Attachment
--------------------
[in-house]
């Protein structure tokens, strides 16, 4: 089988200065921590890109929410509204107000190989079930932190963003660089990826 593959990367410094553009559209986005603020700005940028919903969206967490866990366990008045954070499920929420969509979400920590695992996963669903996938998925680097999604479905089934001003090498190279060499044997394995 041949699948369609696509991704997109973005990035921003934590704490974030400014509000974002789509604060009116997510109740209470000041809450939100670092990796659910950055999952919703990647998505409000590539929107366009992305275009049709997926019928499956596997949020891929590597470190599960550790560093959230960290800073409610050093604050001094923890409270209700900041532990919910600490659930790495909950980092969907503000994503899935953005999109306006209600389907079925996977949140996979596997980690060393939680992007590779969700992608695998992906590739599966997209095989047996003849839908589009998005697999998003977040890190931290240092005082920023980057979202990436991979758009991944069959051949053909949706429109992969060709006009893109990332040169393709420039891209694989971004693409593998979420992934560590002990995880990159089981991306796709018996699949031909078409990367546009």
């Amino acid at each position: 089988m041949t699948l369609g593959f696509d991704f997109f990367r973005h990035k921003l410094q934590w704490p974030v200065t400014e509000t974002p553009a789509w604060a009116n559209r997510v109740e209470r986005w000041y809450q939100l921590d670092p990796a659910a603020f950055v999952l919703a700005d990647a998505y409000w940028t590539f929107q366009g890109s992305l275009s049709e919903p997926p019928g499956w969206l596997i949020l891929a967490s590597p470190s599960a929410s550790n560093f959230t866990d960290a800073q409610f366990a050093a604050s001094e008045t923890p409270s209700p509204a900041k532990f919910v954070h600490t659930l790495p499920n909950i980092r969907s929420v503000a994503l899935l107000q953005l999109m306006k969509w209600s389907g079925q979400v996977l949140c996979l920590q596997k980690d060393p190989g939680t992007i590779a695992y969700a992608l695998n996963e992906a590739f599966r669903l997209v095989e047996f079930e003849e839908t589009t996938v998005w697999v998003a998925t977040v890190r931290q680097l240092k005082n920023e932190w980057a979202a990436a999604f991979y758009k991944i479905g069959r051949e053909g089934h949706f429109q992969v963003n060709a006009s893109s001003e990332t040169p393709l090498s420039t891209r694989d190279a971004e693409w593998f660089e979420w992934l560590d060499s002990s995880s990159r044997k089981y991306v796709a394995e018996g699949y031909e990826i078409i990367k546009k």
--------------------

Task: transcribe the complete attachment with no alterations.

[in-house]
């Protein structure tokens, strides 16, 4: 089988200065921590890109929410509204107000190989079930932190963003660089990826 593959990367410094553009559209986005603020700005940028919903969206967490866990366990008045954070499920929420969509979400920590695992996963669903996938998925680097999604479905089934001003090498190279060499044997394995 041949699948369609696509991704997109973005990035921003934590704490974030400014509000974002789509604060009116997510109740209470000041809450939100670092990796659910950055999952919703990647998505409000590539929107366009992305275009049709997926019928499956596997949020891929590597470190599960550790560093959230960290800073409610050093604050001094923890409270209700900041532990919910600490659930790495909950980092969907503000994503899935953005999109306006209600389907079925996977949140996979596997980690060393939680992007590779969700992608695998992906590739599966997209095989047996003849839908589009998005697999998003977040890190931290240092005082920023980057979202990436991979758009991944069959051949053909949706429109992969060709006009893109990332040169393709420039891209694989971004693409593998979420992934560590002990995880990159089981991306796709018996699949031909078409990367546009």
């Amino acid at each position: 089988m041949t699948l369609g593959f696509d991704f997109f990367r973005h990035k921003l410094q934590w704490p974030v200065t400014e509000t974002p553009a789509w604060a009116n559209r997510v109740e209470r986005w000041y809450q939100l921590d670092p990796a659910a603020f950055v999952l919703a700005d990647a998505y409000w940028t590539f929107q366009g890109s992305l275009s049709e919903p997926p019928g499956w969206l596997i949020l891929a967490s590597p470190s599960a929410s550790n560093f959230t866990d960290a800073q409610f366990a050093a604050s001094e008045t923890p409270s209700p509204a900041k532990f919910v954070h600490t659930l790495p499920n909950i980092r969907s929420v503000a994503l899935l107000q953005l999109m306006k969509w209600s389907g079925q979400v996977l949140c996979l920590q596997k980690d060393p190989g939680t992007i590779a695992y969700a992608l695998n996963e992906a590739f599966r669903l997209v095989e047996f079930e003849e839908t589009t996938v998005w697999v998003a998925t977040v890190r931290q680097l240092k005082n920023e932190w980057a979202a990436a999604f991979y758009k991944i479905g069959r051949e053909g089934h949706f429109q992969v963003n060709a006009s893109s001003e990332t040169p393709l090498s420039t891209r694989d190279a971004e693409w593998f660089e979420w992934l560590d060499s002990s995880s990159r044997k089981y991306v796709a394995e018996g699949y031909e990826i078409i990367k546009k």